Prior to the opening of today's Carrbridge Primary School in 1990, the school for the village was Duthil School - one and a half miles from the village on the Grantown road. Duthil School was built in 1877. There had also been a school at Balnastraid (near Duthil Church) which was the first in the district, dating from the late 18th century. There was also a girls' school at The Glebe before it became church property.

To the west of the Parish, a school at Battan served the children from Battan and Foregin (off the Inverness road near Battan Burn). Beside the ruin of this school is another ruin which was once a hospital. it was used to tend casualties among men working on the building of the Highland Railway.

Farther west there was a school at Inverlaidnan to serve Dalnahaitnach. This school moved to Incharn, farther north, and in 1905 the children moved to a school at Slochd. The latter closed in 1959 and was demolished.

During the first World War (1914-18) 400 German Prisoners of War were in camp at Inverlaidnan. They were employed felling timber.

A company of the Canadian Forestry Corps were stationed in Duthil during the 1939-45 War. They were employed in timber felling. They were known locally as "Newfies" They lived at first in the village hall then built Camp No 1 - Newfy-style log huts built of unfinished treetrunks of young trees, with gaps stopped up with moss.

Many married local girls who accompanied their husbands to Canada after the war. About 10 'Newfs' settled in the Parish.

The 'Newfies' displayed their physique and bravado by jumping off the Old Coffin Bridge into the deep pool - a dangerous act still practised to this day by local youngsters.

In May 1940 the British Government appealed for civilian volunteers to form a HOME GUARD "to assist in the defence of the British Isles if and when the German forces attempted an invasion." Large numbers of men from the Forestry Units volunteered.

By 1942, the less well-defended areas of the North East of Scotland were considered to be vulnerable to invasion and so the military authorities felt that there was a need for a mobile force which could be assembled and moved at very short notice in the event of an invasion. Another appeal for volunteers went out to the foresters and within a fortnight, the 3rd Inverness (Newfoundland) Battalion Home Guard, had a complement of over seven hundred men. It was the only Home Guard Unit composed entirely of men from overseas who were serving in Britain on specialised war work.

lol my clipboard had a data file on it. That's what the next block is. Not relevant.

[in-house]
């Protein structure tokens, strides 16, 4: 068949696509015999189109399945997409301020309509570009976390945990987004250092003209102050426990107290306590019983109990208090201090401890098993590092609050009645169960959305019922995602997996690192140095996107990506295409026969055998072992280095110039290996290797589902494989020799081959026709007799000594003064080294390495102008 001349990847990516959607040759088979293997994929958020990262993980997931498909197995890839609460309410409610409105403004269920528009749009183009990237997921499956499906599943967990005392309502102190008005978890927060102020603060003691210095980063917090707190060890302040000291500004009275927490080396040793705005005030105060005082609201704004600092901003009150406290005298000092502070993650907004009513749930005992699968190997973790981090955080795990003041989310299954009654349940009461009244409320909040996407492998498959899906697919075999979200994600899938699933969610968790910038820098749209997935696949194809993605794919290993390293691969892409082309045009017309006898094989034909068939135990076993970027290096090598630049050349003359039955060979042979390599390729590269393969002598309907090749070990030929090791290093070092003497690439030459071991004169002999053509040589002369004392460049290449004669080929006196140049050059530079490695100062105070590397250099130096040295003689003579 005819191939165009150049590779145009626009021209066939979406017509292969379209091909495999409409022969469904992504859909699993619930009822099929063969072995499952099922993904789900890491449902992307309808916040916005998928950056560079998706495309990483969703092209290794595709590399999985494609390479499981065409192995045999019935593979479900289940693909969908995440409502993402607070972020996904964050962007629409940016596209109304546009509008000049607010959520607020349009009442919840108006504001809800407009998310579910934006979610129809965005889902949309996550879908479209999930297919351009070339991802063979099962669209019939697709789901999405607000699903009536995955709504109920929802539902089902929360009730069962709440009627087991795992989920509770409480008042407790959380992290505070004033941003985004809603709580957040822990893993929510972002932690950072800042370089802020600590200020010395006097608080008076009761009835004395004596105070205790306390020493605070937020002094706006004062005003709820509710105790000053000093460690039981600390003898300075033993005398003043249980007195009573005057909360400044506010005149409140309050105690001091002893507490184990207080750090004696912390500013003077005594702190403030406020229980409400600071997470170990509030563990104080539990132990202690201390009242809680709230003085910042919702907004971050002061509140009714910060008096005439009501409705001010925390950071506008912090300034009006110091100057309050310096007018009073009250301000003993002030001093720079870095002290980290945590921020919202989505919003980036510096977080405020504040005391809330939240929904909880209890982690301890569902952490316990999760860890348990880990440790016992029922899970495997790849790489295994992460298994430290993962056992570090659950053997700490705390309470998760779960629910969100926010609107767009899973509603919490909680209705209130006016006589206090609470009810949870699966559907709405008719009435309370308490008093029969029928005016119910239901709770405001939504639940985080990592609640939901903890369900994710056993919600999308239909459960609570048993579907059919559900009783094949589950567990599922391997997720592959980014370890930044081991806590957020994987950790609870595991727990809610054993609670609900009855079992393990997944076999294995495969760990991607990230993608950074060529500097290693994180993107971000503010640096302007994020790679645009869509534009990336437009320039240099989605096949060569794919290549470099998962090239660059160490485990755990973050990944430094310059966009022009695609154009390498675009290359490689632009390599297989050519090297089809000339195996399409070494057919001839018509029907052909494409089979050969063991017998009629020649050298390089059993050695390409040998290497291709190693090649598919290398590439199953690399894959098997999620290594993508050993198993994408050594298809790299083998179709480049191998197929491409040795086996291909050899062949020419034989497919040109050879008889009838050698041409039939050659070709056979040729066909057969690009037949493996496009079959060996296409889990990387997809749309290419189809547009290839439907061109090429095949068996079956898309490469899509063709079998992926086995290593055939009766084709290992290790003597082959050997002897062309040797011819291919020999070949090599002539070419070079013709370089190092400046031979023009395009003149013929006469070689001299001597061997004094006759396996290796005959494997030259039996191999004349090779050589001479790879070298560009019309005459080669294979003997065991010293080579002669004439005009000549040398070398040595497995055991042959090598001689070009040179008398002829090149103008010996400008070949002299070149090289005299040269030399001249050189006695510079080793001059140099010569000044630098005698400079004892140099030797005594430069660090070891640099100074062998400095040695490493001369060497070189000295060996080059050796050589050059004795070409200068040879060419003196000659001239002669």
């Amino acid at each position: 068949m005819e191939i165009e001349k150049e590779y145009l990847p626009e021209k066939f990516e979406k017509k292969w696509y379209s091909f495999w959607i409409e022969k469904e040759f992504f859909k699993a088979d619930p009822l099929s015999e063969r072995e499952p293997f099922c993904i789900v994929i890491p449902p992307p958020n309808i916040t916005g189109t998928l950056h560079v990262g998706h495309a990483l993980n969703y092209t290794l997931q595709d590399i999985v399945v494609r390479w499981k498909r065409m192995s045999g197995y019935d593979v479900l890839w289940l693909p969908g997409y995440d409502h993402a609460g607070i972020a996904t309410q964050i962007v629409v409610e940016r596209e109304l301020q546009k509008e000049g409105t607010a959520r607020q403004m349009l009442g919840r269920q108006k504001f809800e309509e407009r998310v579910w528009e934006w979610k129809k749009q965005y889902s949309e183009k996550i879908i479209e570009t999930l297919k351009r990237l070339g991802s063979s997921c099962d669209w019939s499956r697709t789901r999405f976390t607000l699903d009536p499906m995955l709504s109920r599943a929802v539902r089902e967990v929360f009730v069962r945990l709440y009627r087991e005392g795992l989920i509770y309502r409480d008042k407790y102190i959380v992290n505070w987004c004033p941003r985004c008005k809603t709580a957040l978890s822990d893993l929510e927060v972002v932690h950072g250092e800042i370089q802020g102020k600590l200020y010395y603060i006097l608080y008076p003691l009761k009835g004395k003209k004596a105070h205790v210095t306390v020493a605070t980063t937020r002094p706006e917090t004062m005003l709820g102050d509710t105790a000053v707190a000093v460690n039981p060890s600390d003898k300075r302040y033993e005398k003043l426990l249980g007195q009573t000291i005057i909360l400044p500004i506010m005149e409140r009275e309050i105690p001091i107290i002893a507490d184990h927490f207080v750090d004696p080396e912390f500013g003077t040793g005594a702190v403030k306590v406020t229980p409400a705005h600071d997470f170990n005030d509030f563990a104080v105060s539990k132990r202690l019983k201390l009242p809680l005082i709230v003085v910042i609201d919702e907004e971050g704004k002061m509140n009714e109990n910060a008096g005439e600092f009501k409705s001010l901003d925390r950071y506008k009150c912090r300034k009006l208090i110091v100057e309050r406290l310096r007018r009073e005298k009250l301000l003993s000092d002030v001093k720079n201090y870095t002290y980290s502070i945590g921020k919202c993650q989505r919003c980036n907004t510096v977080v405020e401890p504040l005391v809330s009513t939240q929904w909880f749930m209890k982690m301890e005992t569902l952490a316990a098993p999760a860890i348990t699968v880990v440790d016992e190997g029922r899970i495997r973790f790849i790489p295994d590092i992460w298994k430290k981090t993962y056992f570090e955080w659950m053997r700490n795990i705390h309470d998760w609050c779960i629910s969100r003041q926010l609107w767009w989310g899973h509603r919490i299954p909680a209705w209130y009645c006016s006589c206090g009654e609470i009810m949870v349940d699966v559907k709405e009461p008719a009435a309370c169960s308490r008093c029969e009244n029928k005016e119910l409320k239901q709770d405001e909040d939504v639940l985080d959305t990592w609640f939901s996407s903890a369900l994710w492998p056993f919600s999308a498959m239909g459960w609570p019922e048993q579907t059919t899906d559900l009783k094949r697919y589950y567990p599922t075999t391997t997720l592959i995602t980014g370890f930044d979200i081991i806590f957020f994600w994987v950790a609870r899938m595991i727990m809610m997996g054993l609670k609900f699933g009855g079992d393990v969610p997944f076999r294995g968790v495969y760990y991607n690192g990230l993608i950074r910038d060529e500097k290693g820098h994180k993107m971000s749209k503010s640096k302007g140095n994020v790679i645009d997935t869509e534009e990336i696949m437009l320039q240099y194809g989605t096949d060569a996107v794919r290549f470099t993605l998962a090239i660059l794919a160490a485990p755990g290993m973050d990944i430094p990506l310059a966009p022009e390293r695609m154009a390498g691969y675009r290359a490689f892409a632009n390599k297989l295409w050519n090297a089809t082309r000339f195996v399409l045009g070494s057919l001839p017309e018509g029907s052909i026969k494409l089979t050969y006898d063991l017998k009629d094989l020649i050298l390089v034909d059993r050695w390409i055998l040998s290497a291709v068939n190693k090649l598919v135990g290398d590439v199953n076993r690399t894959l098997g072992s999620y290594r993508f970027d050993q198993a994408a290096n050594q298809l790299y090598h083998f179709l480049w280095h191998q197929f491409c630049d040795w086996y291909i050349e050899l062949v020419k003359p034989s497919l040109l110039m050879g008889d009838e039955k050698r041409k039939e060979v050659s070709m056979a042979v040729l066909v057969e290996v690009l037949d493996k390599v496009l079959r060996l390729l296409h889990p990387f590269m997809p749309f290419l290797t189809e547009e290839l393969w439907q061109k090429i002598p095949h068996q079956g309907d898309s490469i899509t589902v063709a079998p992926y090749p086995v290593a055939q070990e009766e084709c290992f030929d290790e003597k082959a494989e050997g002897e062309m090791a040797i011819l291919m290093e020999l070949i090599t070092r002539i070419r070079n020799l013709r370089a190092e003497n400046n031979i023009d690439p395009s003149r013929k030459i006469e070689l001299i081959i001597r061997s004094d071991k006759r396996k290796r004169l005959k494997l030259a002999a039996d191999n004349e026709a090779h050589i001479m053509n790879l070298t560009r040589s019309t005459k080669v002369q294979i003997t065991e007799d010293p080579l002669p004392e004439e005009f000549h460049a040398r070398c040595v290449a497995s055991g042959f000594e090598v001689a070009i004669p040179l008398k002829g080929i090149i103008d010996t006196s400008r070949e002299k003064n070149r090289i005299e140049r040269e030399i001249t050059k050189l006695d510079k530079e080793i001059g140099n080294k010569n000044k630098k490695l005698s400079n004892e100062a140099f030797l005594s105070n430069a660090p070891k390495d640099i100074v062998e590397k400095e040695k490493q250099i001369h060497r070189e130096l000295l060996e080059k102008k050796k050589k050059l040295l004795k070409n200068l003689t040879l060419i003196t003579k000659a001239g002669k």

All training and exercises were carried out after working hours, at week-ends and during leave. An assault course and rifle range were constructed at an abandoned logging site at Carrbridge. This training ground was used extensively by other Home Guard and regular army units.

The British Home Guard was officially "stood down" on 31st December 1944, and the Newfoundland Battalion was represented at the National Home Guard stand-down parade in London that year.

All members of the Forestry Unit who volunteered and served in the British Home Guard were awarded the Defence Medal

In 1808 a "Plan of the Intended Village at the Bridge of Carr" was drawn out. At this time, the inhabitants of Duthil Parish lived at DALNAHAITNACH, FOREGIN and SLOCHD. The Old Bridge of Carr had been built in 1717 as a foot bridge. . In 1791 a new toll bridge built for wheeled transport, bore first the Kinveachy to Dulsie Bridge military road and from 1803, the Perth - Inverness road as well. The 'T' junction at the new bridge was seen as a "settlement-site-in waiting."

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The Carrbridge Hotel Stables, now the Old Bridge Garage, an uninterrupted history servicing transportation.

The first building near the Bridge was an Inn. The first Inn-keeper was George Ellis, junior, son of a Huntly weaver who had moved to Grantown to supervise the work at the Grantown -on -Spey Linen Company's factory. There were 70 plots on the 1808 village plan which included one-and-a half-acre plots North of the Bridge. These plots were in effect small crofts on Bogroy land along the new main road ( Inverness Road). The "croft" plots were let quite quickly but by 1860, only about a dozen plots had been developed South of the bridge. It was not until the opening of the Aviemore to Inverness spur of the Highland railway line in 1898 that Carr Bridge advanced from being a hamlet to becoming a village. An old holiday guide refers to Carr Bridge as, "A quiet holiday village on the fringes of nowhere in particular" - but 150 years after the 1808 plan was drawn up, Carr Bridge would be booming as the first ski-centre in Scotland.

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